Congrats! We've ruined the Internet.

A few years ago, when you did a quick search online, you, like almost everyone, expect that what you received as a result was accurate and unbiased. You expected, quite reasonably, that your query returned the closest results from a database of websites cataloged by your favorite search engine. Then, as an extension, you trusted and expected that those websites were, in turn, providing something worth your time.

I hope we all enjoyed that moment in time, because it seems like that's over. Permanently.

Before I go on, I have to say that I don't mean to be an old curmudgeon about technology. I truly don't. In fact, I'm of the opinion that we have a tremendous amount of power to do real, tangible good with the technology that we have at our disposal. The issue isn't the tech. The issue is how it's used.

We find ourselves at a cultural and societal precipice; a jumping-off point into a great and deep unknown. We're ready to jump into the wilderness of innovation, guided by the hand of those with the resources to do so. Herein lies our problem. Our dive, so to speak, is guided carefully by people whose only interest in us is the financial gain the can generate from us. We will land in safe waters or crash to a rocky death based only on which outcome will raise the profit margins.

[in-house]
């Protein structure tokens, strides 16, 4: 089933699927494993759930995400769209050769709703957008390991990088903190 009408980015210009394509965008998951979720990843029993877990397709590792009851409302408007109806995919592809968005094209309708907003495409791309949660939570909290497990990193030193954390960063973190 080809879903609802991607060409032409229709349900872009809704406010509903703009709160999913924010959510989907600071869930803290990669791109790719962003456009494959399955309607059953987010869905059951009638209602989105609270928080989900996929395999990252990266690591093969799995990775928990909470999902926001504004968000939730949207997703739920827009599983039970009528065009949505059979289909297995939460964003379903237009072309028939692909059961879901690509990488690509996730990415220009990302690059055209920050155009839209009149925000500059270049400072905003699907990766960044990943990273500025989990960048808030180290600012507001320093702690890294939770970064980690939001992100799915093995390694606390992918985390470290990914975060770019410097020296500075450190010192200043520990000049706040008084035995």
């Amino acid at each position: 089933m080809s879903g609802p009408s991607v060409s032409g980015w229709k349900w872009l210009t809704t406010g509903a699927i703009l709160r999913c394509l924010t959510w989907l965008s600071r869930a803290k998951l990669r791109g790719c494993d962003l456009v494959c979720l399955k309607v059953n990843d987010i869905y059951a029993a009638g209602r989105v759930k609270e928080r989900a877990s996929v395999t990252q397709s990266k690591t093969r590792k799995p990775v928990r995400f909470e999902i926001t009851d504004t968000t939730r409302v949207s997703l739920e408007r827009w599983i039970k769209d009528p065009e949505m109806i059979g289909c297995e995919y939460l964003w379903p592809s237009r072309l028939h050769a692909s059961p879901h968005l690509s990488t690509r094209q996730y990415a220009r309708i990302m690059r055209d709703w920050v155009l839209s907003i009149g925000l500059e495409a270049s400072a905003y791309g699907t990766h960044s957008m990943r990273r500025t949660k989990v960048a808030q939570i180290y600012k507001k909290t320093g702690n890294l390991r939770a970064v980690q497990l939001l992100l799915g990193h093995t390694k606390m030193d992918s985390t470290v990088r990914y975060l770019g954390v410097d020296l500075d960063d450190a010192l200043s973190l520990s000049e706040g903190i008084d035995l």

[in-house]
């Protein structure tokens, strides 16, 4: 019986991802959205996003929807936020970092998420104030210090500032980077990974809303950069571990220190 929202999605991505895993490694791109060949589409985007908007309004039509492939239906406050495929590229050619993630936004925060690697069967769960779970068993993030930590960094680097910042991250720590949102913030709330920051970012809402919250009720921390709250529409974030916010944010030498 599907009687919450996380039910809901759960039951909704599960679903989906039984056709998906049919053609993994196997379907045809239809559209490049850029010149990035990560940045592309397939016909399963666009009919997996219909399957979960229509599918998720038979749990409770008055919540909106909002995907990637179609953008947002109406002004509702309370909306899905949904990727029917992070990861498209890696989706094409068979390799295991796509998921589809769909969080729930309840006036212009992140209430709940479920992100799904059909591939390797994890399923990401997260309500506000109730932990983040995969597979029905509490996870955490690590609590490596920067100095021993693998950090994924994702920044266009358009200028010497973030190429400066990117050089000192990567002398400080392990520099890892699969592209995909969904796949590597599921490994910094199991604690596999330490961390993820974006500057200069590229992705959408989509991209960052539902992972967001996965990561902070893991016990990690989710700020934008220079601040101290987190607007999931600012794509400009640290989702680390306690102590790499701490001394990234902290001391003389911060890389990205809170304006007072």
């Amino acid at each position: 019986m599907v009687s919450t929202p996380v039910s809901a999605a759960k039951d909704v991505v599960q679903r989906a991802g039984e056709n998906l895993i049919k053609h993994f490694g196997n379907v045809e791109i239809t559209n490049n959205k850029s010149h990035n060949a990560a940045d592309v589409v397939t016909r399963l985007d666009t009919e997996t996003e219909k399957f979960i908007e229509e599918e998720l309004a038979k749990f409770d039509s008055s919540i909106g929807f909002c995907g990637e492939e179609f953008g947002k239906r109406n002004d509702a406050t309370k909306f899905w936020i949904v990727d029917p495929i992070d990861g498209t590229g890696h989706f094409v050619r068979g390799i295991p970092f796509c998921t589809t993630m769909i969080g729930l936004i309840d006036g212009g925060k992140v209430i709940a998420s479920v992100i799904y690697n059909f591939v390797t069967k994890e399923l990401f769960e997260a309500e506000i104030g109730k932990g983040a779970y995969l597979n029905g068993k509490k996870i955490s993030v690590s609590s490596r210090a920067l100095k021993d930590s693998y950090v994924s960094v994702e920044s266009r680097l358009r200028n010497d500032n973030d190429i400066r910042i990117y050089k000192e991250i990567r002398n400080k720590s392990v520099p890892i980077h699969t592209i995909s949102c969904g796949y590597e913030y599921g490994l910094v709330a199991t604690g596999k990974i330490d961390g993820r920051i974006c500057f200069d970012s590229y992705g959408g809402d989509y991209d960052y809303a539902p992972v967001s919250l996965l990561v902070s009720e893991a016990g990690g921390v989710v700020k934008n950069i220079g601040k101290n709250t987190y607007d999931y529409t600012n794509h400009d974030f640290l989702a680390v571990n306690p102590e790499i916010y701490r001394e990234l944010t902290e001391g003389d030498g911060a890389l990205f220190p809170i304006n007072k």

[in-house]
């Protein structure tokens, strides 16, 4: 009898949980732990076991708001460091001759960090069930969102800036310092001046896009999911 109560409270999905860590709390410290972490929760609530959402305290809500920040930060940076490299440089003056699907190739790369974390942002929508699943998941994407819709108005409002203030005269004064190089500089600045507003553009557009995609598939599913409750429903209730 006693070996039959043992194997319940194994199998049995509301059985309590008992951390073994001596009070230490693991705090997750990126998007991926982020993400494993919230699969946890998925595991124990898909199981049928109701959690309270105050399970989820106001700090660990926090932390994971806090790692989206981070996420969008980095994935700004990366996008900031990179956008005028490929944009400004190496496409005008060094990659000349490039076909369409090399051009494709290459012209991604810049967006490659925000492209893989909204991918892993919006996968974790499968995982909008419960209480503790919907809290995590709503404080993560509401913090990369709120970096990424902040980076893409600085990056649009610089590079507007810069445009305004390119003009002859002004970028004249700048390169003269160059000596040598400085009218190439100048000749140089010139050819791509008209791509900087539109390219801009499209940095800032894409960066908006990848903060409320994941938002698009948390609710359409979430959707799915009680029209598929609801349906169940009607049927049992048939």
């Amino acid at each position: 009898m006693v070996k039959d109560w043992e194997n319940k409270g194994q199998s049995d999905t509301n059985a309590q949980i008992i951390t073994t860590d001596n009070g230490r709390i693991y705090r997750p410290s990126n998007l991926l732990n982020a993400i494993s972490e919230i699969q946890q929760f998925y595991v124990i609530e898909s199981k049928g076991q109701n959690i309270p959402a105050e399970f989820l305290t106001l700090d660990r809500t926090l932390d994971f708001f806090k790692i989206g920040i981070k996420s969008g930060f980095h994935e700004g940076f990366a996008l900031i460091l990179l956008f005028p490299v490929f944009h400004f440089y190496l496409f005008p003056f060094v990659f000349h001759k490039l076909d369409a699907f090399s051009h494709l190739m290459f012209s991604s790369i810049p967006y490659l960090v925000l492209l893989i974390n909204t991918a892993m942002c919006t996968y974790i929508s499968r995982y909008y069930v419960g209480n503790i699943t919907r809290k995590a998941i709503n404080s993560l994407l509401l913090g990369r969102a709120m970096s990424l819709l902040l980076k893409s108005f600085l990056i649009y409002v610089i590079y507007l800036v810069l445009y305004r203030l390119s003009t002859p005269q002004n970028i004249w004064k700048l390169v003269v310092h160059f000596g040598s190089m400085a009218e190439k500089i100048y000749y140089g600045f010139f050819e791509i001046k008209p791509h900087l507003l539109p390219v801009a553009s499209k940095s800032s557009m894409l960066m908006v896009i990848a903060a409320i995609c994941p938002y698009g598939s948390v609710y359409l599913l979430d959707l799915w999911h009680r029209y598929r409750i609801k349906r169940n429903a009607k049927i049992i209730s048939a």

This, of course, is not a new phenomenon. For millenia, those with power and resources have been using those resources to increase their wealth at the cost of the poor and marginalized. However, today's technological direction carries with it more than a risk for unchecked power. The risk has become the creation of a system that can only and inevitably collapse under its own weight. And when it does, it will indiscriminately bring us all down with it. That is, if we don't begin to resist it.